Ed­u­ca­tion sec­tor gets M352m boost

Lesotho Times - - Business - Bereng Mpaki

UP to 84 500 vul­ner­a­ble and poor school chil­dren in Le­sotho are set to ben­e­fit from a World Bank-funded pro­ject spear­headed by the govern­ment of Le­sotho.

The World Bank Group’s Board last week ap­proved US$25 mil­lion (about M352 mil­lion) fund­ing to­wards the im­ple­men­ta­tion of the Ed­u­ca­tion Qual­ity for Equal­ity Pro­ject cur­rently be­ing in­tro­duced by the govern­ment of Le­sotho.

The ob­jec­tive of the pro­ject is to im­prove ba­sic ed­u­ca­tion ser­vice de­liv­ery and stu­dent re­ten­tion in tar­geted schools, since Le­sotho’s level of learn­ing in pri­mary school is the third low­est in the south­ern African re­gion.

Ac­cord­ing to the global fi­nan­cial in­sti­tu­tion, the qual­ity of ed­u­ca­tion is equally low at the ju­nior sec­ondary level where only one­fifth of stu­dents pass Math­e­mat­ics and Sci­ence in the end-cy­cle ex­am­i­na­tion.

“In ad­di­tion, only about 62 per­cent of the co­hort that en­ters Grade 1 com­pletes pri­mary and 42 per­cent com­pletes ju­nior sec­ondary school, re­spec­tively. This is de­spite high pub­lic spend­ing in ed­u­ca­tion,” the World Bank said.

Ed­u­ca­tion and Train­ing Min­is­ter Dr. Ma­hali Phamotse told the Le­sotho Times this week, the pro­ject would be pi­loted in the ru­ral ar­eas where ed­u­ca­tion ser­vice de­liv­ery chal­lenges were more acute. She said the five-year pro­ject, which was cur­rently at the prepara­tory stage, would tar­get 300 of the poor­est-per­form­ing pri­mary schools and 65 ju­nior sec­ondary schools in ru­ral ar­eas.

“We wel­come the World Bank fund­ing for our pro­ject. It will go a long way to­wards help­ing us achieve our goals to lift Ba­sotho out of poverty by cre­at­ing a lit­er­ate youth pop­u­la­tion who have a firm foun­da­tion in nu­mer­acy and rea­son­ing skills, es­pe­cially in our ru­ral ar­eas where we have seen a con­sis­tent trend of stu­dent dropouts,” the min­is­ter said.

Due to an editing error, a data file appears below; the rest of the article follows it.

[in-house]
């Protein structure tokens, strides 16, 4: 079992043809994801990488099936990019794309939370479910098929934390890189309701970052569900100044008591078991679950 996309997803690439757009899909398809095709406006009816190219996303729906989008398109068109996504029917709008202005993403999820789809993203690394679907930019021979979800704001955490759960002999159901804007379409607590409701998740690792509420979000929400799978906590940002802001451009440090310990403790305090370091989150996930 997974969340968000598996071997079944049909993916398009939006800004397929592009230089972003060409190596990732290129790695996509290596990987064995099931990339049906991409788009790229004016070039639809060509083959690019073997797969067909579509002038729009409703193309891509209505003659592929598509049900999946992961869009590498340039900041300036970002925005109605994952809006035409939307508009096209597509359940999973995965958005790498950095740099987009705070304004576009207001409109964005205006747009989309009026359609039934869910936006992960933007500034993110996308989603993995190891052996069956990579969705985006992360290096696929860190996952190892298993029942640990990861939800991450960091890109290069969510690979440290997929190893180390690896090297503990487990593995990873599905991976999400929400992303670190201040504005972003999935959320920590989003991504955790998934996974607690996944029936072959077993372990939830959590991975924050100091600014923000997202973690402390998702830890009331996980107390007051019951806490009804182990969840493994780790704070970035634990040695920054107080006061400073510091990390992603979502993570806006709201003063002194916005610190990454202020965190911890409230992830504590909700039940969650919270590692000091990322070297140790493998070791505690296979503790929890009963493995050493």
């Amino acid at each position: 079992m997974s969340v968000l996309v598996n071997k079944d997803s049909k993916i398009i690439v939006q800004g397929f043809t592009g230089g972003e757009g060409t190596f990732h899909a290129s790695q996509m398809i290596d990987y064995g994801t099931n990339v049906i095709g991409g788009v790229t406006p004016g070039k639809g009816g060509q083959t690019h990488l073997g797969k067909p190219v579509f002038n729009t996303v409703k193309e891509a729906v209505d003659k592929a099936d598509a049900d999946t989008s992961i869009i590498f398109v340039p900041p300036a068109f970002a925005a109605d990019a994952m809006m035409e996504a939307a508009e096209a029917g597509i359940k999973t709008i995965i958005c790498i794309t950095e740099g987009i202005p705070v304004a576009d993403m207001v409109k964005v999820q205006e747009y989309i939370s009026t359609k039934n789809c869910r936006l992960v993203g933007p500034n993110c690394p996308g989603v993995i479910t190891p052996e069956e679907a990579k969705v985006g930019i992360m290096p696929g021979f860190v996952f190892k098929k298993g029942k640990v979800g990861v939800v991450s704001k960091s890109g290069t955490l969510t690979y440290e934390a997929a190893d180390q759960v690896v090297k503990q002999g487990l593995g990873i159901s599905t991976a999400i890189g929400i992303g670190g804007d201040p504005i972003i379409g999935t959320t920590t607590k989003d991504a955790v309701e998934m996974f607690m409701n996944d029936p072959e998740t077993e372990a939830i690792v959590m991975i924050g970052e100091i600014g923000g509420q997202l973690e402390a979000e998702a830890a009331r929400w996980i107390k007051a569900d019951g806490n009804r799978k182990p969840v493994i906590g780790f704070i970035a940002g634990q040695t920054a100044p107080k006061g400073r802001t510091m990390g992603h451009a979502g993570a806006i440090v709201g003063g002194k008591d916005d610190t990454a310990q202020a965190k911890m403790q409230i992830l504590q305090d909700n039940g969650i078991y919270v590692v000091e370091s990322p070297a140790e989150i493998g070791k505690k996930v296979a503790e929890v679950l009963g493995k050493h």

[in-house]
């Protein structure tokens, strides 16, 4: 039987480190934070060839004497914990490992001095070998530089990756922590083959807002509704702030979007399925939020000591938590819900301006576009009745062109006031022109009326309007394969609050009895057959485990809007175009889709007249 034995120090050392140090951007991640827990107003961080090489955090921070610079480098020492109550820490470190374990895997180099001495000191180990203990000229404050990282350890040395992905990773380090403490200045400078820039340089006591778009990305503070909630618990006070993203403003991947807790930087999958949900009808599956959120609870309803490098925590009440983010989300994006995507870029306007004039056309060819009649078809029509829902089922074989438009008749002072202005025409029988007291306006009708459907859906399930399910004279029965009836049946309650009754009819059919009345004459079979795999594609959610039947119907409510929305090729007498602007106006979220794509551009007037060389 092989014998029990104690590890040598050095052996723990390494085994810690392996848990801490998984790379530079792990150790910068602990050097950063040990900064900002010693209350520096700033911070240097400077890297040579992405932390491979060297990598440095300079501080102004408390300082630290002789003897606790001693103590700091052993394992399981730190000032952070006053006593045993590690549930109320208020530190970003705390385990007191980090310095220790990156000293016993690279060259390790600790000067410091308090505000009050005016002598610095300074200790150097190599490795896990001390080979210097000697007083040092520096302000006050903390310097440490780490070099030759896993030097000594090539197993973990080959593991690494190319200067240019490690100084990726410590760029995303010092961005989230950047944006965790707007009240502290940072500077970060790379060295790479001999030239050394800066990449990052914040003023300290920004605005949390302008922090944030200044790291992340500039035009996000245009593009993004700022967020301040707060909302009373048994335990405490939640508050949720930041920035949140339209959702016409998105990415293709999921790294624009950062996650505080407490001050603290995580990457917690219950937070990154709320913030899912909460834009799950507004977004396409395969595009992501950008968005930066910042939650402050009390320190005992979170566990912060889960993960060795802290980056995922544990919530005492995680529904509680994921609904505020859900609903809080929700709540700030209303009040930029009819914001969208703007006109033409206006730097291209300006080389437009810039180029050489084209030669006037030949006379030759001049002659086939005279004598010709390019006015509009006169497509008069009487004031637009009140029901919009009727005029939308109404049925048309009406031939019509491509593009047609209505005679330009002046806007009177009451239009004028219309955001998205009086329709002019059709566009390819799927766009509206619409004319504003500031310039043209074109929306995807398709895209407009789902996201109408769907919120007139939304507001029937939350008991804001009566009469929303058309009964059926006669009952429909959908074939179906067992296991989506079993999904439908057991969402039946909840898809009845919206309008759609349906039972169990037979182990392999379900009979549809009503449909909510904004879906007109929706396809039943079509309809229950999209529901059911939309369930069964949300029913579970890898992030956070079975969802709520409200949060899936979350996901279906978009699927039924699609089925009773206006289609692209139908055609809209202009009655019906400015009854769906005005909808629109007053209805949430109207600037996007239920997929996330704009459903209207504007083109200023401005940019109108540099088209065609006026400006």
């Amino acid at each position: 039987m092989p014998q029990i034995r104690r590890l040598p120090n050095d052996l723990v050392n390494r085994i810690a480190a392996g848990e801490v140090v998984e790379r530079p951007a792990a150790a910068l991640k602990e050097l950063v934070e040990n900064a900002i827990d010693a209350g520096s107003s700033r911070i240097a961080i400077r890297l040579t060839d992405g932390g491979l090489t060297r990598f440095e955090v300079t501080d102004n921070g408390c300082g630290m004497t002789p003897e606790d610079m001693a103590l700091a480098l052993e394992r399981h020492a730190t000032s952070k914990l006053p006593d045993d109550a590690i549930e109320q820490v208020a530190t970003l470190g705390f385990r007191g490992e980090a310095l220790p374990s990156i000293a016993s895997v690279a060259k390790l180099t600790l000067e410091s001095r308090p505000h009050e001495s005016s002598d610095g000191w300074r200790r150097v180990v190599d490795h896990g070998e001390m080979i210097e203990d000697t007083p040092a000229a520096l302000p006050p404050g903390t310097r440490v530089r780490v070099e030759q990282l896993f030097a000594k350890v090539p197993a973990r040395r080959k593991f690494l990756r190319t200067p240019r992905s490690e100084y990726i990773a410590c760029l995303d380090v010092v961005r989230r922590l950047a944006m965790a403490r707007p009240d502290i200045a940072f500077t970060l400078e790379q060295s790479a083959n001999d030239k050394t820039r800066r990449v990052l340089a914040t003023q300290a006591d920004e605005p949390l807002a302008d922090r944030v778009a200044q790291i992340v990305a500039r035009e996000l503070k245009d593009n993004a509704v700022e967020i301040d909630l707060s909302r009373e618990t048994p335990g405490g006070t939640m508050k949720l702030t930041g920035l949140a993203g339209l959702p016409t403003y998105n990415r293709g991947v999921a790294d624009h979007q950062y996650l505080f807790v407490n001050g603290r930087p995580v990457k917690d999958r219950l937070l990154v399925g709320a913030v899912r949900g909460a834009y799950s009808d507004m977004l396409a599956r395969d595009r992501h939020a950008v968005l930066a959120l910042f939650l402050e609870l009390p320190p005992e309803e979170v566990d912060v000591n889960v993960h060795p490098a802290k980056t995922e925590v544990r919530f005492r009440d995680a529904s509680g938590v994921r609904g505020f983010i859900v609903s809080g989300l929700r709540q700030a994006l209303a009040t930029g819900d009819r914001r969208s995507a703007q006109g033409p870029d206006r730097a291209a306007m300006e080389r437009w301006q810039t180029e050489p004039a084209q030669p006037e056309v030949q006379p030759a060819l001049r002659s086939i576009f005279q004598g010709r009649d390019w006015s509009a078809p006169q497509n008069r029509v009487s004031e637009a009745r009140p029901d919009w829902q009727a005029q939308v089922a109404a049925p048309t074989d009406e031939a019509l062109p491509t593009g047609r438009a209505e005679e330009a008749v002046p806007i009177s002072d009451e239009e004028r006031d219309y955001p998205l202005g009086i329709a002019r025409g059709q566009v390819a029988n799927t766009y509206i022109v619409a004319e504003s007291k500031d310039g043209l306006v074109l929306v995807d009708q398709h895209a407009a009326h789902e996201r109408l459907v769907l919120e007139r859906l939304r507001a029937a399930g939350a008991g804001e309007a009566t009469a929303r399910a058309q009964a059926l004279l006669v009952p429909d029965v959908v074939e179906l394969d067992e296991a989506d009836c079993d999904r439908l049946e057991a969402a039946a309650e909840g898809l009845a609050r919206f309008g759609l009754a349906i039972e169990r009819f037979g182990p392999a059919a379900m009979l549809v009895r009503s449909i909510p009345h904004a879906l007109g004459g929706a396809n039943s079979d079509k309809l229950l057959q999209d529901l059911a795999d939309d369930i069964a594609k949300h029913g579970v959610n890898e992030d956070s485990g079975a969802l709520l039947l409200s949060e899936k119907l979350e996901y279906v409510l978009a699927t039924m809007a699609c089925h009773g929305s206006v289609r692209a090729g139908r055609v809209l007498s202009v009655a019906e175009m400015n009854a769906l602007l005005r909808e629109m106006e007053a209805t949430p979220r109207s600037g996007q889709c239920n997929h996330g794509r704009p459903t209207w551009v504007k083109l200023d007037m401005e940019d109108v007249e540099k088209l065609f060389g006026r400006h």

She the min­istry was look­ing for a con­sul­tant who would train about 150 fa­cil­i­ta­tors to be dis­patched to the schools. The fa­cil­i­ta­tors would be trained teach­ers.

For his part, World Bank Coun­try Di­rec­tor for Le­sotho, Guang Zhe Chen said: “Rais­ing the qual­ity of ba­sic ed­u­ca­tion is cru­cial to giv­ing the Ba­sotho youth a strong foun­da­tion for fur­ther skills de­vel­op­ment and im­prov­ing their abil­ity to par­tic­i­pate more pro­duc­tively in the econ­omy.

“With this pro­ject, we will also help the Le­sotho ed­u­ca­tion sys­tem to groom, sup­port and man­age its teach­ers which is crit­i­cal to rais­ing the qual­ity of ed­u­ca­tion.”

The World Bank also stated that sup­port­ing the pro­ject was in line with its long-term ob­jec­tives.

“This pro­ject is in line with the World Bank Group’s strate­gic goals of sup­port­ing the most vul­ner­a­ble and poor by elim­i­nat­ing ex­treme poverty and boost­ing the in­comes of the poor,” the global fi­nan­cial in­sti­tu­tion said.

“The pro­ject will be based on three com­pli­men­tary com­po­nents: first, im­prov­ing the teach­ing and learn­ing en­vi­ron­ment; sec­ond, strength­en­ing ac­count­abil­ity for stu­dent learn­ing and re­ten­tion; and the last strength­en­ing in­sti­tu­tional ca­pac­ity.”

The World Bank added: “One of the in­no­va­tive ap­proaches brought in this new pro­ject is the em­pow­er­ment of key ac­tors at the school level, in­clud­ing school prin­ci­pals, teach­ers, school boards and lo­cal com­mu­ni­ties. A new model for teach­ing math­e­mat­ics and sci­ence will also be pi­loted in some ju­nior sec­ondary schools.”

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